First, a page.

Autorelease the Hounds

I’ve been thinking about weak references in ARC.

Let’s say I’ve got a new application model layer, for describing urban transportation infrastructure:

Diagram of a tree of objects

The topmost object is an “Urban Transportation” object, which owns a list of city objects (in this case, “New York” and “San Francisco”). Under each city object are the kinds of transportation in that city, such as cars, buses, and airports (planes). Each object owns the things underneath it and is responsible for disposing of them (releasing them) when they’re removed. Good so far.

The odd man out in the diagram above is the flight object, “Flight 2077”. It’s owned directly by the top-level object, for lack of anyone else to provide direct ownership. But the two airports underneath the “New York” and “San Francisco” objects each have what I’ll call a “cross-tree” reference to it, since it’s a flight between those two cities.

What should those cross-tree references look like?

In retain/release, you have two options, and they’re both bad. You could use unretained pointers. Those have the advantage of not creating retain cycles, but they’re dangerous because they’ll continue to refer to the flight object even after it’s been released.

Or you could use retained pointers and add what I’ll call an “invalidate” method to the flight. “invalidate” methods rely on the fact that, even when the retain cycle hasn’t been broken yet, you know from your application’s logic when your object should go away. At that time, you call “invalidate” on it, and then it breaks the cycles for you. In this case, the flight object would have to contain its own pointers back to the referring airports, and be able to tell the airports to remove their pointers/retains to itself. The more classes in your model that can have cross-tree pointers, the more “invalidate” methods you need, to the point where you’d probably just want to make it a mandatory protocol. Lots of extra logic, easy to get wrong.

In garbage collection, you’ve got a better option. You can use weak pointers. That way, once all the strong references are removed (in this case, the reference from the “Urban Transportation” object), the weak references in the airport objects would be set to nil, and the flight object would be deallocated. Easy peasy. You could still use an “invalidate” method here, but it’s not necessary. (Though it’s still a good idea for releasing other sorts of resources under GC without employing a finalize method, which Apple discourages.)

In ARC, you can also use weak pointers, in exactly the same way you use them in GC. But is that an undesirable amount of overhead? The whole point of ARC is that it’s fast and immediate. But the more weak pointers you use, the more you’re forcing the system to keep track of all your pointers and objects, in a way very reminiscent of GC, and not at all like the rest of ARC, which just drops in just the right number of invisible retains and releases at compile time and calls it a day.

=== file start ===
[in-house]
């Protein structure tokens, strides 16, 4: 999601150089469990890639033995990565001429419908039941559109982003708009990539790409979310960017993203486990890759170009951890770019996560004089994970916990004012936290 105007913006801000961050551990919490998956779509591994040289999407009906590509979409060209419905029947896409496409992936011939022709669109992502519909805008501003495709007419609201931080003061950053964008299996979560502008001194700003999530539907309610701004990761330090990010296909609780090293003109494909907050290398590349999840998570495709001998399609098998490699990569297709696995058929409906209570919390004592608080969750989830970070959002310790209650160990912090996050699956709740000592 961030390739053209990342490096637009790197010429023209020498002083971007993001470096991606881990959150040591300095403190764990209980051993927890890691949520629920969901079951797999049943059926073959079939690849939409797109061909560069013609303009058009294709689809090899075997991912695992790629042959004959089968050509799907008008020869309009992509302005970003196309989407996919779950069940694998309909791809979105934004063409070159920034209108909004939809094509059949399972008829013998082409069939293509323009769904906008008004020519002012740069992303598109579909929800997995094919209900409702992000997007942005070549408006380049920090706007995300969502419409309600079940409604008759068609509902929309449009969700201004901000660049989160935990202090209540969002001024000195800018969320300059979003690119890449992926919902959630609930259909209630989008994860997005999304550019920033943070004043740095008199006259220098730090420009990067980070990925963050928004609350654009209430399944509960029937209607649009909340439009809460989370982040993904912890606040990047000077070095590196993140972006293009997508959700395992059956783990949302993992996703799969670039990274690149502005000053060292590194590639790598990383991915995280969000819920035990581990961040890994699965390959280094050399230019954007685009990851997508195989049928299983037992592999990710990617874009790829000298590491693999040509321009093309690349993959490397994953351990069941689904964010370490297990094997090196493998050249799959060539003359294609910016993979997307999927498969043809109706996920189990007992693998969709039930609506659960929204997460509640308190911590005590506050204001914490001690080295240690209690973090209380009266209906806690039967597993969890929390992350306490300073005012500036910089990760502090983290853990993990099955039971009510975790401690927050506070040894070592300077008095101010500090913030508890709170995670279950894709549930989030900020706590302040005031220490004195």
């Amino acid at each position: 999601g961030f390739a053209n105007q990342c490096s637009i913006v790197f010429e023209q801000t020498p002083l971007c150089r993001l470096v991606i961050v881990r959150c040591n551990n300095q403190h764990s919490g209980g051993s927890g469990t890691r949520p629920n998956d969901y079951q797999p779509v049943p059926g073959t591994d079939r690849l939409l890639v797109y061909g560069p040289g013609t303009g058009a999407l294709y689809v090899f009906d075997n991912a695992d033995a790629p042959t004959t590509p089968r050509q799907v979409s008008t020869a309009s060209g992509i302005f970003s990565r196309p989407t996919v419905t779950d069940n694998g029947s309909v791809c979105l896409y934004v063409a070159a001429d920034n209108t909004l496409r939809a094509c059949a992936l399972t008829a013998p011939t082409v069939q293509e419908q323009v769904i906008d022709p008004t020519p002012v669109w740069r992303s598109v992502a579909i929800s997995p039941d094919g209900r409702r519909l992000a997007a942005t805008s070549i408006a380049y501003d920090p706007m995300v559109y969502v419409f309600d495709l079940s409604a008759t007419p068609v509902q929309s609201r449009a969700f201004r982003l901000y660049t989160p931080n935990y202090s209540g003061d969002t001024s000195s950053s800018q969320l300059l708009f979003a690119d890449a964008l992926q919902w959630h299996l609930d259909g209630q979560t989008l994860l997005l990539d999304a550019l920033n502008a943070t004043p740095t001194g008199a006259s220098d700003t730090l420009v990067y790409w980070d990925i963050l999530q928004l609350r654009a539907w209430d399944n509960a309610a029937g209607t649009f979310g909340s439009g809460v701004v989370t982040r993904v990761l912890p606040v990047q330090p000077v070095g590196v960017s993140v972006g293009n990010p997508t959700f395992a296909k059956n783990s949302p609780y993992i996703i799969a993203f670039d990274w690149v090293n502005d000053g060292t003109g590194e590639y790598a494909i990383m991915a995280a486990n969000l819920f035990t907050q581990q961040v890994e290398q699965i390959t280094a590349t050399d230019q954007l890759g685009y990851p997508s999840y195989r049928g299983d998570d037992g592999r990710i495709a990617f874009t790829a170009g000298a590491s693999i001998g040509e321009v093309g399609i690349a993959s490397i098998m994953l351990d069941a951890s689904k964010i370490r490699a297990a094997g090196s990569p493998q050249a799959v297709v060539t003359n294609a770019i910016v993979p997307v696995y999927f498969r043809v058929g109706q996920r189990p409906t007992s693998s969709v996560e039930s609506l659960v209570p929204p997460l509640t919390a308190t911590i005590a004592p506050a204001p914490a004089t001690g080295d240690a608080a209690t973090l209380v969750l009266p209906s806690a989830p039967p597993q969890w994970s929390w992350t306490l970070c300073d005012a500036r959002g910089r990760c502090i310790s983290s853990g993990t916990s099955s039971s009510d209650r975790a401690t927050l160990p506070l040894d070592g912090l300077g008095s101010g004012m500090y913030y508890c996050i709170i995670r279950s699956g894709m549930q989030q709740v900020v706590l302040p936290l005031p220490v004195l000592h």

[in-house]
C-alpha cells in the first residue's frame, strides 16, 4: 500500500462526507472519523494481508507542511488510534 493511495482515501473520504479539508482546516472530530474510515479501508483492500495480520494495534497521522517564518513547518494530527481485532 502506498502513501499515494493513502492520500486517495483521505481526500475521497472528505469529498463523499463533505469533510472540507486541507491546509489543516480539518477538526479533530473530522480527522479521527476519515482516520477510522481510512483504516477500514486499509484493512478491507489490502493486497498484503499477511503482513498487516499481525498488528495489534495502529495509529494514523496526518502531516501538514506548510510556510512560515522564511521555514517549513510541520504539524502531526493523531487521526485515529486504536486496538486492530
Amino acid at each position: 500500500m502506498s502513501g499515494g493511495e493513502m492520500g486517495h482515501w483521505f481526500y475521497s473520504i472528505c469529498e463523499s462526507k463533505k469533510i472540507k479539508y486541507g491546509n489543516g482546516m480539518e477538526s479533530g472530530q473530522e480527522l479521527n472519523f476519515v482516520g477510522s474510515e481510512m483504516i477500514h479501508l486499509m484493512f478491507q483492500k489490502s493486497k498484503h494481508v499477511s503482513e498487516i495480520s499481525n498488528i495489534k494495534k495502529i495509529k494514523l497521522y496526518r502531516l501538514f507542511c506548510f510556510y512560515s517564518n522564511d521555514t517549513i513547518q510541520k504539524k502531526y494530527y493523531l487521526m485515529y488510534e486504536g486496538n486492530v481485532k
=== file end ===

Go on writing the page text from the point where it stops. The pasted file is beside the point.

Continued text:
My gut feeling here, though, is that the overhead won’t be that much unless you’ve got an overwhelmingly large number of objects. Won’t know till I try it!

7/15/2012 Note: The title is actually taken from one of the rejected episode titles of the latest Edge Cases episode, which we recorded before I posted this, even though the episode itself was only released afterwards. Wolf’s thoughts definitely informed my final edit of this post. That title actually came from Vincent Gable’s tweet, however.

Put It on My Tab

In the Edge Cases1 episode “My First Xcode 4 Rant”, I talk about my frustrations dealing with the Xcode 4 window.

Apple has a response, kind of, in their WWDC 2012 video “Working Efficiently with Xcode”.2 There, (amid a lot of other helpful tips) they talk about “task-based tabs”. To get around the fact that Xcode makes no effort to configure its helper views for the kind of document you’re editing, they recommend manually creating customized layouts in their own tabs: a design tab for xibs, for example, where the utility pane is always present.

I’ve used Xcode 4’s tabs, and they don’t work for me.

For one, it’s clunky to have to make sure you only open certain documents in certain kinds of tabs. I want to switch between documents quickly. This usually means using the filter in the navigator pane to find the right file, then selecting it there, then using file history to go back and forth between that file and my previous files. All good stuff. But if I have to intermix that with, OK, now, you need to remember to go over here to open this file, well: by the time I remember to do that, I might as well just use the keystroke shortcuts to open and close the utility pane each time, no?

But the worst is Command-W.

You know what happens, after you lovingly spend minutes and minutes configuring your special tab with exactly the right spacing and exactly the right helper panes? That’s right, you accidentally hit Command-W, because your fingers have been trained for years to dismiss files this way. And when you do that, all your painstaking work is gone in an instant. Poof! (Actually, there’s no animation.) No undo. It’s just gone.

After doing that enough times, you stop spending a lot of effort configuring tabs.